I can see clearly now. The way forward.
Johnny Nash could see clearly, and what he saw was a bright, bright, sun-shiny day. If only it was so easy for investors.
Some of you may have seen the program “The New Inventors” on the ABC. One of the guys who is occasionally on the panel describes his occupation as ‘Futurist’. This occupational description has always intrigued me, as I have absolutely no idea what the day to day activities of a futurist might involve. The Oxford dictionary defines a futurist as “One who studies the future and makes predictions about it”. Making predictions about the future sounds relatively easy (and particularly attractive, as the normally uncomfortable annual assessment process endured by most employees could be deferred annually on the basis of one’s predictions having not yet come to fruition), however, studying the future strikes me as somewhat more problematic, given that it hasn’t happened yet. This job is sounding more attractive by the minute! In the comfortable position of knowing that it will prove difficult (at least for a while) to prove my predictions totally wrong, I have decided to try and ‘study the future’.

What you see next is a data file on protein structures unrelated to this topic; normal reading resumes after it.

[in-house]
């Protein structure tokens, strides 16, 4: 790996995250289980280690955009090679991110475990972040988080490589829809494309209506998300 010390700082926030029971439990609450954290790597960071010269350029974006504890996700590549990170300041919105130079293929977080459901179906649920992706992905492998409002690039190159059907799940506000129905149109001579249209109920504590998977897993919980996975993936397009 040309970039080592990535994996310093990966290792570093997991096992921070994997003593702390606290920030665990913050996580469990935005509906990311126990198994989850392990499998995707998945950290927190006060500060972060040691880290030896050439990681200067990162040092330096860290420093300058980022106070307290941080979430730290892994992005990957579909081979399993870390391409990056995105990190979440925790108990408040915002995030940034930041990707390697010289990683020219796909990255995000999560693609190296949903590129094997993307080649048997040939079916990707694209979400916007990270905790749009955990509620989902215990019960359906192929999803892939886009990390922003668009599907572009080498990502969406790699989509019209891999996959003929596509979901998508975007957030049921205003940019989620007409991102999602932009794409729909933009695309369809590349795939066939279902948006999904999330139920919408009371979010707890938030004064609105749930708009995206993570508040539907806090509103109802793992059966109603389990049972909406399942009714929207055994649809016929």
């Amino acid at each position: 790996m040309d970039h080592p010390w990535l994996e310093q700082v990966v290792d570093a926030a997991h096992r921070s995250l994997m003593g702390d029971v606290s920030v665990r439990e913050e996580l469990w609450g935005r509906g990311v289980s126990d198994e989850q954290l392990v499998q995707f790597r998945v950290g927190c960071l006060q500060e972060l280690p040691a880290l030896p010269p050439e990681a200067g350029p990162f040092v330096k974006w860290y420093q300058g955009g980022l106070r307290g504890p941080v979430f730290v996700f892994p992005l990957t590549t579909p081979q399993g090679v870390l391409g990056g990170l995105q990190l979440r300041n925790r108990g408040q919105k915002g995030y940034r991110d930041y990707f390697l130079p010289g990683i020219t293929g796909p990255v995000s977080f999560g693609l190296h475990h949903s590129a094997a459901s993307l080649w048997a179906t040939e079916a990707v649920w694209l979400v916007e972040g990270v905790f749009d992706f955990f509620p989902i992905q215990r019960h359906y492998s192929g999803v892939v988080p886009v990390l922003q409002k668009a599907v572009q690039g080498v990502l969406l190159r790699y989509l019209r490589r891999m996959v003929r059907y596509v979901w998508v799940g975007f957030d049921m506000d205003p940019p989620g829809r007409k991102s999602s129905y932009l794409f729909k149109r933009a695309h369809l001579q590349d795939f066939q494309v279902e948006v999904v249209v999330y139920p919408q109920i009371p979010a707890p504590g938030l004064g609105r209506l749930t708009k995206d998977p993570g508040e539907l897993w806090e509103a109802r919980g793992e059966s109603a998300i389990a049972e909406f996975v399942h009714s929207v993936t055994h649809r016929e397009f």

The tendency for analysts and humans generally to extrapolate, has always interested me. Much of the sentiment that drives economies and markets stems from extrapolation. For some reason, humans feel more comfortable assuming that the future is likely to resemble the past. In my newly adopted role of Futurist, I am going to make a few bold predictions that question the wisdom of this extrapolation and highlight a few areas in which investors might want to reconsider this approach.
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